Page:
In Support of the Tomgirl

Posted on Jan 4, 2012

We are born unique. We are born with innate knowledge of ourselves. We are born with limitless potential.

We are born into a world that has expectations of us. Those expectations vary from culture to culture. One facet of those expectations is being a boy or being a girl. Look like it. Act like it. Pick one. Be one.

Enforcing gender conformity in behavior does nothing to serve the children. What it does is make those around them who buy into the cultural construction of gendered behaviors more comfortable. The decision between making others (read: the adults) more comfortable or cultivating an authentic, fulfilled and happy child should be a no-brainer for all of us.

For many children, the process of being themselves is incidental to all of the other development. Choices are comfortable, easy, seamless and culturally sanctioned. No judgment. It just is. They are diverse and complex in many ways, but not in ways that create dissonance with the culture around gender.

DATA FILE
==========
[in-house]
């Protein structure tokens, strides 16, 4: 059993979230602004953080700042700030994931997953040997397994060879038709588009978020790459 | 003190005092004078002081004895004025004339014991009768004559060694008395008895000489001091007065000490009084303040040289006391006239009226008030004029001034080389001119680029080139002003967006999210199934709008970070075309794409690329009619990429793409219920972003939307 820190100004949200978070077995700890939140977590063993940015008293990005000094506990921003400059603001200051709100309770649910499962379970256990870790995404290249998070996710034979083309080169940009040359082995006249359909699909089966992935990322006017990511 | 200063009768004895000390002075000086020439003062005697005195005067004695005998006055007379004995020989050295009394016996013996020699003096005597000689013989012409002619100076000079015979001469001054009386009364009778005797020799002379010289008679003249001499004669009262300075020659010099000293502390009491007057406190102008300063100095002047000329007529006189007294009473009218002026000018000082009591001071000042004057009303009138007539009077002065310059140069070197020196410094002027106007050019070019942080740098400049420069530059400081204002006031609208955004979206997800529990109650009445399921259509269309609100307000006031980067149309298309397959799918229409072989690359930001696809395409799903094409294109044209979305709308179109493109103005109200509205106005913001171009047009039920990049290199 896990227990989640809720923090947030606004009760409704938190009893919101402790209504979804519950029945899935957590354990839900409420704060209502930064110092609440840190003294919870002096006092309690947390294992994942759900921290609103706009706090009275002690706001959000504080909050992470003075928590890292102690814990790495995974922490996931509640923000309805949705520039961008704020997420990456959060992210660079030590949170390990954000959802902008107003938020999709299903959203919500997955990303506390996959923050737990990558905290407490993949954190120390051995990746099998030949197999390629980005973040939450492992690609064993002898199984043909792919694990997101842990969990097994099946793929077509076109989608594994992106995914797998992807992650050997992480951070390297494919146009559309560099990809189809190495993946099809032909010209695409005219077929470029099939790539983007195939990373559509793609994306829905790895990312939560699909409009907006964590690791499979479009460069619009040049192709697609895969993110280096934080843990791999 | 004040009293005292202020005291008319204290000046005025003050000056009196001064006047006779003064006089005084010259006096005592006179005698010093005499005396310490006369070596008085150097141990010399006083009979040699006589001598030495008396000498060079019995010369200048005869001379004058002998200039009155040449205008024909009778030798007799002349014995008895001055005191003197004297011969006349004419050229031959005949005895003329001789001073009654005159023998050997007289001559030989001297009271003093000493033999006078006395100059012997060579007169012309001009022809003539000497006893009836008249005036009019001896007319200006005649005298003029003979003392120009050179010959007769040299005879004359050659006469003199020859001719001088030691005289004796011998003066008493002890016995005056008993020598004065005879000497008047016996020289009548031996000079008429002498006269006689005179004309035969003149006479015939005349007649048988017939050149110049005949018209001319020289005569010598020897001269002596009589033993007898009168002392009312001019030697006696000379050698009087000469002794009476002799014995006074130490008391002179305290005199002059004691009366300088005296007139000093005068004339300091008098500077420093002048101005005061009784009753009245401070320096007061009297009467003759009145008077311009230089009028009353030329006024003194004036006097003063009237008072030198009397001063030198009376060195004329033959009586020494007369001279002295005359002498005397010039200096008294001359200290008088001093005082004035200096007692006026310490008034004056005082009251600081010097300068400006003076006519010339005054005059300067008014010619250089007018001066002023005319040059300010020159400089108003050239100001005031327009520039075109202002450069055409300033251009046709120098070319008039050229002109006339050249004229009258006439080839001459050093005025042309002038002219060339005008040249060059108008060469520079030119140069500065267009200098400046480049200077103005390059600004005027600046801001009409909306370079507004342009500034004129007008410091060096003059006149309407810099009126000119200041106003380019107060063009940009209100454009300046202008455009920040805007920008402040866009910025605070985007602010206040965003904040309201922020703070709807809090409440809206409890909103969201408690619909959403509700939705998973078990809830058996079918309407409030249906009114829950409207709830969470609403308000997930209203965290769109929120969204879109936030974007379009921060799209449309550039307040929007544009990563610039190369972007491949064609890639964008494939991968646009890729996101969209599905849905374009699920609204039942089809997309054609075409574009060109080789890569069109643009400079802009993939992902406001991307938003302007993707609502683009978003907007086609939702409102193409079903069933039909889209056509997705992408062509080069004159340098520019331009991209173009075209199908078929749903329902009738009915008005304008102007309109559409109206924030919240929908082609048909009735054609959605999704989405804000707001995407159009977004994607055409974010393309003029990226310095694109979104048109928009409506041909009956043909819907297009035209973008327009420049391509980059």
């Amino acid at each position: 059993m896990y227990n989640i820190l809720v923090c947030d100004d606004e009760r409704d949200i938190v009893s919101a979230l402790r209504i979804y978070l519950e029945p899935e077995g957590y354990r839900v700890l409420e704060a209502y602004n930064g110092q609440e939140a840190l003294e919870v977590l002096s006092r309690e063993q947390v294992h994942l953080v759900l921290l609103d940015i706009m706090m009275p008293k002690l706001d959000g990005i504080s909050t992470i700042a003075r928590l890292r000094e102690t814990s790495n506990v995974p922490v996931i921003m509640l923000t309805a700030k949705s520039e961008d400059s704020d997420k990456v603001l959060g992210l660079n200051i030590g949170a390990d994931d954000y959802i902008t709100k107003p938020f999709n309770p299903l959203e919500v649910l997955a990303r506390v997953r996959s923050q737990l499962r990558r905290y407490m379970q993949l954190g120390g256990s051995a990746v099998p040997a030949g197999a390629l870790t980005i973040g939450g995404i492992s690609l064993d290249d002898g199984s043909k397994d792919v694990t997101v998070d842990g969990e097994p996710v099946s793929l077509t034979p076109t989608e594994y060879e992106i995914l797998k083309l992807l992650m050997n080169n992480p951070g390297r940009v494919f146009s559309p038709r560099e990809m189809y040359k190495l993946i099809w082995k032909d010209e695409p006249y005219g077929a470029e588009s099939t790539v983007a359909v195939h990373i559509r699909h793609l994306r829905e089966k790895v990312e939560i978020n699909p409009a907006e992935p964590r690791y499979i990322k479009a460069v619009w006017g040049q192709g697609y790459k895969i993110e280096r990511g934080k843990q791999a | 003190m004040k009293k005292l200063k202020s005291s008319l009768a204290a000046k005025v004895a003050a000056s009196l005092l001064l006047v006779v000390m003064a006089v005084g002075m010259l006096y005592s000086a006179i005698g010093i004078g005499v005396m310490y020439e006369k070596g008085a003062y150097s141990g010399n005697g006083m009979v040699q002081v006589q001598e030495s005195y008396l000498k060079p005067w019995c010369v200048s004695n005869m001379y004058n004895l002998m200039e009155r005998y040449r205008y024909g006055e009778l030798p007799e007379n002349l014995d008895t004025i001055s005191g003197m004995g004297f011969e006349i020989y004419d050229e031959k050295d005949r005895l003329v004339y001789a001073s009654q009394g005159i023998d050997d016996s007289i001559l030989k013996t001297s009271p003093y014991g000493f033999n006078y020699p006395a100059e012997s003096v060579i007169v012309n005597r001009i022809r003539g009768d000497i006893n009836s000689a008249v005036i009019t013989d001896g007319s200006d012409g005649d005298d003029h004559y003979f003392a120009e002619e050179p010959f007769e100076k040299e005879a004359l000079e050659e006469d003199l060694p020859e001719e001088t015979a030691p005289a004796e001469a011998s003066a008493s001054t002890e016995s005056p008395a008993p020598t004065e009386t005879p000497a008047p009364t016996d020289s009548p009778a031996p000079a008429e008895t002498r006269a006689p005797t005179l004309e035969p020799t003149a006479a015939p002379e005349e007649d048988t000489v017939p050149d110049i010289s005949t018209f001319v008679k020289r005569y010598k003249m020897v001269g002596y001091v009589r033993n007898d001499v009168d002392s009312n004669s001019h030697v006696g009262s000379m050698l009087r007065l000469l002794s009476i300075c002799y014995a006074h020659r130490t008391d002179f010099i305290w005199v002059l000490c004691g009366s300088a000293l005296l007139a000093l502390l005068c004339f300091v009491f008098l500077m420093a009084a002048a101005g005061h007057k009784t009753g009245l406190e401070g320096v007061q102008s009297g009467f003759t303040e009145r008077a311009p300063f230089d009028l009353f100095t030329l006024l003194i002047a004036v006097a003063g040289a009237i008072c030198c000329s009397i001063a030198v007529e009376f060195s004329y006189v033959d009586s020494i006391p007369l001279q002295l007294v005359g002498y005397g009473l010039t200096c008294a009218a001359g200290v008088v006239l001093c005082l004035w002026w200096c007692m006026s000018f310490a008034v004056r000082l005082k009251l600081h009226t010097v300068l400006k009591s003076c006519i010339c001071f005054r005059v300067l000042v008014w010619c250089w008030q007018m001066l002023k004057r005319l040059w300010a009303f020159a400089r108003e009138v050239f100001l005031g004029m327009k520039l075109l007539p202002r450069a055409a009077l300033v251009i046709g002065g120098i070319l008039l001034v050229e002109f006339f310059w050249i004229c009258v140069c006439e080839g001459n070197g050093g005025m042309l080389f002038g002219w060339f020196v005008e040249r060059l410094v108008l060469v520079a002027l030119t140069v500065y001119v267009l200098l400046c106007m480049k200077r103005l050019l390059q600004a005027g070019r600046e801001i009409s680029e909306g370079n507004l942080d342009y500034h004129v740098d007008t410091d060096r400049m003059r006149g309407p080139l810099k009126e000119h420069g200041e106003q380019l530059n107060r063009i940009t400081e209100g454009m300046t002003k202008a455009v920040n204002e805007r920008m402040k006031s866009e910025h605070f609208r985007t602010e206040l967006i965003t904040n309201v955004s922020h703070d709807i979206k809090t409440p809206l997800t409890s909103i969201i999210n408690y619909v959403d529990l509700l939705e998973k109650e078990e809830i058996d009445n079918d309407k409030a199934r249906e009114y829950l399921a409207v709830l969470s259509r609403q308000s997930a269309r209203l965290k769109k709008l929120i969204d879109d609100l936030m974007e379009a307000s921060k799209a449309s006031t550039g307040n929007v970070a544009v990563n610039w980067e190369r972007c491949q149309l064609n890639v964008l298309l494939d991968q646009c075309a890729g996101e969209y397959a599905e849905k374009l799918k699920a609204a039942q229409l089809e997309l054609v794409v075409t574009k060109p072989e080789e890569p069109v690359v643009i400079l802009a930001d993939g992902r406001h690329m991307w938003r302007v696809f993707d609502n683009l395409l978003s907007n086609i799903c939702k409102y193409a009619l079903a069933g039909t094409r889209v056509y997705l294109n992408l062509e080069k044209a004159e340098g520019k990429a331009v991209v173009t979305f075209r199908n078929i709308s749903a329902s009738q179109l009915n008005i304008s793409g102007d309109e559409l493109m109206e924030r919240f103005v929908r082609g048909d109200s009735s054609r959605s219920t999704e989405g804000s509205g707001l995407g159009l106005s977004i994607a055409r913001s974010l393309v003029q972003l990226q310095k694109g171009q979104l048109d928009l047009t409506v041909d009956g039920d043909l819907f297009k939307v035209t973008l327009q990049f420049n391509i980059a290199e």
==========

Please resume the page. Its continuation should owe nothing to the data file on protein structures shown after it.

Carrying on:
For other children, the process of being themselves takes a more significant place in their development, because their uniqueness is manifesting just as it should although not according to cultural expectations. They are diverse and complex as well, including in ways that require them to challenge culture norms, not because they wish to be activists, simply because they wish to be themselves.